This essay of mine appeared recently on Donald Miller’s Storyline Blog.
It was a voice out of the wilderness.
I was on a path in the mountains in Haiti recently, walking next to a waterfall as the sun was going down. There was just enough light to get some photos, so I hurried to get a good vantage point.
I saw a smaller path that looked like it could get me even closer to the falls, so I took it, heading further into the trees and underbrush.
Just before I got to the falls I heard dogs.
At first it was only barking, but then it became snarling, with a vicious sleep-apnea kind of inhaling. They weren’t big dogs, but they weren’t crushable Yorkies, either. I saw enough of their teeth and saliva to know they could do some damage.
I said “Go home” in a stern voice.
I figured they understood the intent, if not the language.
They stopped, but it was clear they were planning their next move.
They were barking, circling, snarling, and baring their teeth. Just when I conceded that at least one of them was going to sink its canines into my leg, I heard some shouting behind them.
A girl—I estimate her to be around 12 years old also came charging out of the woods and apparently told the dogs what I had told them, only in Creole, not English. They obeyed her, and slunk away.
I thanked the girl, pointed to my camera, then to the falls, and tried to mime that I was there to take some photos. Another girl appeared – I assume they are sisters. They simply stared at me. So I went to the falls, got some great photos, and saw that the girls had followed me. I made my way past them, said “Merci,” and headed back toward the main path.
After a few steps I heard English.
“You,” one of them said.
I turned around and the two of them pointed at me. Then they pointed at my camera.
Then they pointed at themselves.
I gladly took a photo of them, then showed it to them on the display. They smiled. Once again I said thank you and goodbye, and headed off. But they said it again.
They motioned to themselves again, and then pointed at purple wildflowers growing nearby. They picked some flowers, posed, and pointed at my camera again. So I took the photo, and showed them. They seemed very pleased.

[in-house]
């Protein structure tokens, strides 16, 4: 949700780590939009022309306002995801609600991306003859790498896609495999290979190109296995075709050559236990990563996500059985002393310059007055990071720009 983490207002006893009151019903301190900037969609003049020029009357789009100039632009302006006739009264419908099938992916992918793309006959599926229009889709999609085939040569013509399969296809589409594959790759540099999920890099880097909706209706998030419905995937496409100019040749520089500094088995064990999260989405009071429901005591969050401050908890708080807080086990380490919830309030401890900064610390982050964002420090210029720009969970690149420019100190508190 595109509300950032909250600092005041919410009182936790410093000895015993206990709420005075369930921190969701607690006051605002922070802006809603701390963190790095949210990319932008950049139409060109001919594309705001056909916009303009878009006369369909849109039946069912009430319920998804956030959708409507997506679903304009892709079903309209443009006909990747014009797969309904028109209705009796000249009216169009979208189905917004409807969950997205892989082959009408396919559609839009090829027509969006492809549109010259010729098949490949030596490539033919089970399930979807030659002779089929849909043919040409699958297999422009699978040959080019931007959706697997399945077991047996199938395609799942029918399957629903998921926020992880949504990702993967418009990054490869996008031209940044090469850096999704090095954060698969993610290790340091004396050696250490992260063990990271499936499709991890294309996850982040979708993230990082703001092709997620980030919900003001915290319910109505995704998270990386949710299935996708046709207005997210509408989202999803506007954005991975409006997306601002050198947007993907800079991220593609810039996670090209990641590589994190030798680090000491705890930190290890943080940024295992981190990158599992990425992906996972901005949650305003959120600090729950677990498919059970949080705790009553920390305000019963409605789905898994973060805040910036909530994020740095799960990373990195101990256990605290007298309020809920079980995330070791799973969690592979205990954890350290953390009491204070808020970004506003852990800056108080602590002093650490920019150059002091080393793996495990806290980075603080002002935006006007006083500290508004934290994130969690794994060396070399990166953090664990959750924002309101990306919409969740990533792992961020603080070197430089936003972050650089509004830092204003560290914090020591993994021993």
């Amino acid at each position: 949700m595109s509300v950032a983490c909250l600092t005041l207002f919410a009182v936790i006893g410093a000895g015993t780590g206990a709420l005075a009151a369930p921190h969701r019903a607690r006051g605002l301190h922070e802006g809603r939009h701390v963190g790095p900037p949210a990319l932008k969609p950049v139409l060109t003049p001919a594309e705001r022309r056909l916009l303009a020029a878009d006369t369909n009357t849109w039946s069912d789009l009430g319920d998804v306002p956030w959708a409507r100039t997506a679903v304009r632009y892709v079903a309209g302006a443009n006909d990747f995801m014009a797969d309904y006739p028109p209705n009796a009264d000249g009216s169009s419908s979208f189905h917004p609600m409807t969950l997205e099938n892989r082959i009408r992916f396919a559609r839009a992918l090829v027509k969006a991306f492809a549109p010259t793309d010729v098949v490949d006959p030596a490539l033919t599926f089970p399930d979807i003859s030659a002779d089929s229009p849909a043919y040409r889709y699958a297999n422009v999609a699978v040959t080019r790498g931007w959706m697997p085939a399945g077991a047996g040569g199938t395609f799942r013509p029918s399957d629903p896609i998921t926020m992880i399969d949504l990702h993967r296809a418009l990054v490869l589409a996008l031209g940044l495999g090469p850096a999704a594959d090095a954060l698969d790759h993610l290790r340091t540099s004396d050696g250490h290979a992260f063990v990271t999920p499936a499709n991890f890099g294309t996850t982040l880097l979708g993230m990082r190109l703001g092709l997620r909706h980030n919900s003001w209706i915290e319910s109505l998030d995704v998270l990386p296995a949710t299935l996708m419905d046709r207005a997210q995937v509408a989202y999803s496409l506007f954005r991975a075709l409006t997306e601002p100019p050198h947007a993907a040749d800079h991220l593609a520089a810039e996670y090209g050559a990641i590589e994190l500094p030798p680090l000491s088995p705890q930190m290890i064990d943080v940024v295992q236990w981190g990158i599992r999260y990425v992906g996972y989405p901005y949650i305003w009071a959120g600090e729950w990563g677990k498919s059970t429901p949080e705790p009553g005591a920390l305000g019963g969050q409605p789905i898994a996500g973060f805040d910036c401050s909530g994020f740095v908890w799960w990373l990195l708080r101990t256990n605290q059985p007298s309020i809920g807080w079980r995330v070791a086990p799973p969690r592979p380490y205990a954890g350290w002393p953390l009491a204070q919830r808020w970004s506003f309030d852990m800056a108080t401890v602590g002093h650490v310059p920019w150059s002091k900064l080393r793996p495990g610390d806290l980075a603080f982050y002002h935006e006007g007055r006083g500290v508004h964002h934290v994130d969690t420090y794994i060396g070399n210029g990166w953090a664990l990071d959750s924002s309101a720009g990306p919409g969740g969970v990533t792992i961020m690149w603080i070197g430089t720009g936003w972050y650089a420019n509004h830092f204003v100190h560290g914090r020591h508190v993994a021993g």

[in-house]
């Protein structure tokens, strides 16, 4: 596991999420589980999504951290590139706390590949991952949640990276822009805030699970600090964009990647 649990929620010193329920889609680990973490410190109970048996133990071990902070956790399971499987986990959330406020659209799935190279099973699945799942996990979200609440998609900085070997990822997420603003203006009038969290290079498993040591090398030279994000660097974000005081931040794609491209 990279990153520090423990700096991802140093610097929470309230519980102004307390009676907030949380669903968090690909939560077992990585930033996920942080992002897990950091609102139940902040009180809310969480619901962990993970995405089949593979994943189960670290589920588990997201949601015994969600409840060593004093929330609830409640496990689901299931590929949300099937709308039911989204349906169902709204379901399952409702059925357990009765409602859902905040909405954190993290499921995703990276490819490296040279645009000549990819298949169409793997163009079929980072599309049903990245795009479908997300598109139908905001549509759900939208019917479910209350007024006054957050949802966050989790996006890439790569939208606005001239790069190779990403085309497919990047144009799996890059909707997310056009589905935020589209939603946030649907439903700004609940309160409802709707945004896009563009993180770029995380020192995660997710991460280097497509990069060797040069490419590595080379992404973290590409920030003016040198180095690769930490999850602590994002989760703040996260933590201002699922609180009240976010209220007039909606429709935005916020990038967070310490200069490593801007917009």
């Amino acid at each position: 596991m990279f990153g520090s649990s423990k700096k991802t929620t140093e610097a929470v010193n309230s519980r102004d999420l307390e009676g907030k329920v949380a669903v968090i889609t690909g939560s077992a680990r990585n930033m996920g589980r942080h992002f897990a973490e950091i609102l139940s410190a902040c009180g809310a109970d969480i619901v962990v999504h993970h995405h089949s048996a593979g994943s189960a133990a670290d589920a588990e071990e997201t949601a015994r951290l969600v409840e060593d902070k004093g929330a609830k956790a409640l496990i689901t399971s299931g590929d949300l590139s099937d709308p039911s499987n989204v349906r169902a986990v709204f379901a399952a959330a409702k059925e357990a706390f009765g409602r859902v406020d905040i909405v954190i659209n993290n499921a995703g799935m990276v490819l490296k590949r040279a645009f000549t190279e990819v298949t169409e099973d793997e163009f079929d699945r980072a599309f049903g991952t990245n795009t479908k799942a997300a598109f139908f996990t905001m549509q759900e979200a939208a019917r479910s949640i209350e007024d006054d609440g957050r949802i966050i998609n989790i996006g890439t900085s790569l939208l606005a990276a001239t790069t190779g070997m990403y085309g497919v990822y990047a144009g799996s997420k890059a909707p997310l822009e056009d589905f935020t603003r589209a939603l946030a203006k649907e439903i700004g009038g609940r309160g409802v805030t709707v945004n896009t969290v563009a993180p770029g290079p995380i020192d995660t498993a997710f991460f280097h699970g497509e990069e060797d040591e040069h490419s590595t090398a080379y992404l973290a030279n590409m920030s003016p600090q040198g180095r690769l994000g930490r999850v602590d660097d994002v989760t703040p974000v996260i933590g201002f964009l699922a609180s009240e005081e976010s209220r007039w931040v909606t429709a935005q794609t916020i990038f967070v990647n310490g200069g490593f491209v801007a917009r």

Before I could walk away, they said it one more time.
“You.” And they pointed to all three of us. A selfie!
They were VERY happy with that photo.
The photos of the falls turned out great. But those aren’t the photos I keep going back to. I return over and over to the photos of these children who wanted to be seen.
It’s amazing what can happen when we give up our fear and instead practice curiosity.
I thought I was alone in the looming darkness.
Then I thought I was in danger. Then a voice calmed the trouble. Then the voice spoke to me: “You.”
My guess is that there is a voice – a Voice? – that is calling you, too, today, summoning you to see what else is around you, the beauty you overlooked. Maybe the voice will quiet the snarling around you today, and beckon you.
Let’s all get in the frame together, it says. I am always with you, it says.
2 thoughts on “I Don’t Understand Creole, But I Understood This”
Thanks for the interview with Paul Farmer, which was informative and sobering. I hope his comments about your focus on Tracy Kidder’s book were meant to be entertaining. I did not see anything wrong with the references.
Glad you liked the interview! I think he’s an amazing human being. I don’t think he was really annoyed with the questions. It was more, as you said, for entertainment value!
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